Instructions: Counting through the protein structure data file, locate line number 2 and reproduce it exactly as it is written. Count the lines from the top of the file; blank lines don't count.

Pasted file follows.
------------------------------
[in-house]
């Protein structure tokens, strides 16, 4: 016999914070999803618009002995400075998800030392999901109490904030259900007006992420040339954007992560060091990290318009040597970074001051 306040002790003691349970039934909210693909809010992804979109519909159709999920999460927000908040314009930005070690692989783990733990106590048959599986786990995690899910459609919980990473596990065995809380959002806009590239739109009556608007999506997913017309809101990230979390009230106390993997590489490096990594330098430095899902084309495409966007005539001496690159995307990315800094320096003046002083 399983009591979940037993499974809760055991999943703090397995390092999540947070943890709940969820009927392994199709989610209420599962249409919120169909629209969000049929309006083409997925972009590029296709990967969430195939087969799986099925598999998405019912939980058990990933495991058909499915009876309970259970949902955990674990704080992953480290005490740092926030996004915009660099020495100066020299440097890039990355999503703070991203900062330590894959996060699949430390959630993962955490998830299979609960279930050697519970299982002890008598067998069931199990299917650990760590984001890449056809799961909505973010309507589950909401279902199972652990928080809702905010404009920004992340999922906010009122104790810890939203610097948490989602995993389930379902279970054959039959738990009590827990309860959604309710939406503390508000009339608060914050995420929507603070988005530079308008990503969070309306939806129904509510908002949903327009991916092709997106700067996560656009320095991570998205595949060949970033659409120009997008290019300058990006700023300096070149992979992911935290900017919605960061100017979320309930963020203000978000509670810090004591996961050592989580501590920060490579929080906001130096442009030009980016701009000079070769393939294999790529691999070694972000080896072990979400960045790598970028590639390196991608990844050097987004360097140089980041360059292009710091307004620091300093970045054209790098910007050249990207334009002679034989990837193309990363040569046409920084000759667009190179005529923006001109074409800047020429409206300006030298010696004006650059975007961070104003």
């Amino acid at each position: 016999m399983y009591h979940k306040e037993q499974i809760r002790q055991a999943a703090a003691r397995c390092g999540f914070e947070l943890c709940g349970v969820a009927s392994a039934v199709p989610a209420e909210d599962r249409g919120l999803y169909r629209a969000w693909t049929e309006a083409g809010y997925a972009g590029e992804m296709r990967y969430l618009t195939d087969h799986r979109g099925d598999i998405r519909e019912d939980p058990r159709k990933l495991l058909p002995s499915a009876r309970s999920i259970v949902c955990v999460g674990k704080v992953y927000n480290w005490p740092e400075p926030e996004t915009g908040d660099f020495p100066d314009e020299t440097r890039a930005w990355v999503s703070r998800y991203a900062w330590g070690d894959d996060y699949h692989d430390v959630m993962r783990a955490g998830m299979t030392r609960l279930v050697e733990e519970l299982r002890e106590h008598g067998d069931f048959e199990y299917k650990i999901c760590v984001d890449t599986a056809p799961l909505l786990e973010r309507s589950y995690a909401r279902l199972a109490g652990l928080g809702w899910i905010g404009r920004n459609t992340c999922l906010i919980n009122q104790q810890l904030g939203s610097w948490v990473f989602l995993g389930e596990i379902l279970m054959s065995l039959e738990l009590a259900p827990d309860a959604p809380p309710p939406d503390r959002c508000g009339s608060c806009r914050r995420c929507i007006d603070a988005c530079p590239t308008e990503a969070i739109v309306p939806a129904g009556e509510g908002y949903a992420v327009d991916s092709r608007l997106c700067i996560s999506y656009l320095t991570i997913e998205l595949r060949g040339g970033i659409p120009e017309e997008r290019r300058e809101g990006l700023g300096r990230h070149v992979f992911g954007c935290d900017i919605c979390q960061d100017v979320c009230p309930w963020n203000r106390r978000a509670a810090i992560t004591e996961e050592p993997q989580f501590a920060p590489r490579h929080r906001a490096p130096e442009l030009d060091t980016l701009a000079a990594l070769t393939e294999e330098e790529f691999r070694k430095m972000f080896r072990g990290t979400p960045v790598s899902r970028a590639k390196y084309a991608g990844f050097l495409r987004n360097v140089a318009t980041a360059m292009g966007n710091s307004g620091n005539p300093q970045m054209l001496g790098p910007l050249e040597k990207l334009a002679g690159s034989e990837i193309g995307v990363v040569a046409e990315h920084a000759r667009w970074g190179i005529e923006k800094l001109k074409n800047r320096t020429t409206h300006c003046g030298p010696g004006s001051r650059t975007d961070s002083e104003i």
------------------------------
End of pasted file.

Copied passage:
């Protein structure tokens, strides 16, 4: 016999914070999803618009002995400075998800030392999901109490904030259900007006992420040339954007992560060091990290318009040597970074001051 306040002790003691349970039934909210693909809010992804979109519909159709999920999460927000908040314009930005070690692989783990733990106590048959599986786990995690899910459609919980990473596990065995809380959002806009590239739109009556608007999506997913017309809101990230979390009230106390993997590489490096990594330098430095899902084309495409966007005539001496690159995307990315800094320096003046002083 399983009591979940037993499974809760055991999943703090397995390092999540947070943890709940969820009927392994199709989610209420599962249409919120169909629209969000049929309006083409997925972009590029296709990967969430195939087969799986099925598999998405019912939980058990990933495991058909499915009876309970259970949902955990674990704080992953480290005490740092926030996004915009660099020495100066020299440097890039990355999503703070991203900062330590894959996060699949430390959630993962955490998830299979609960279930050697519970299982002890008598067998069931199990299917650990760590984001890449056809799961909505973010309507589950909401279902199972652990928080809702905010404009920004992340999922906010009122104790810890939203610097948490989602995993389930379902279970054959039959738990009590827990309860959604309710939406503390508000009339608060914050995420929507603070988005530079308008990503969070309306939806129904509510908002949903327009991916092709997106700067996560656009320095991570998205595949060949970033659409120009997008290019300058990006700023300096070149992979992911935290900017919605960061100017979320309930963020203000978000509670810090004591996961050592989580501590920060490579929080906001130096442009030009980016701009000079070769393939294999790529691999070694972000080896072990979400960045790598970028590639390196991608990844050097987004360097140089980041360059292009710091307004620091300093970045054209790098910007050249990207334009002679034989990837193309990363040569046409920084000759667009190179005529923006001109074409800047020429409206300006030298010696004006650059975007961070104003």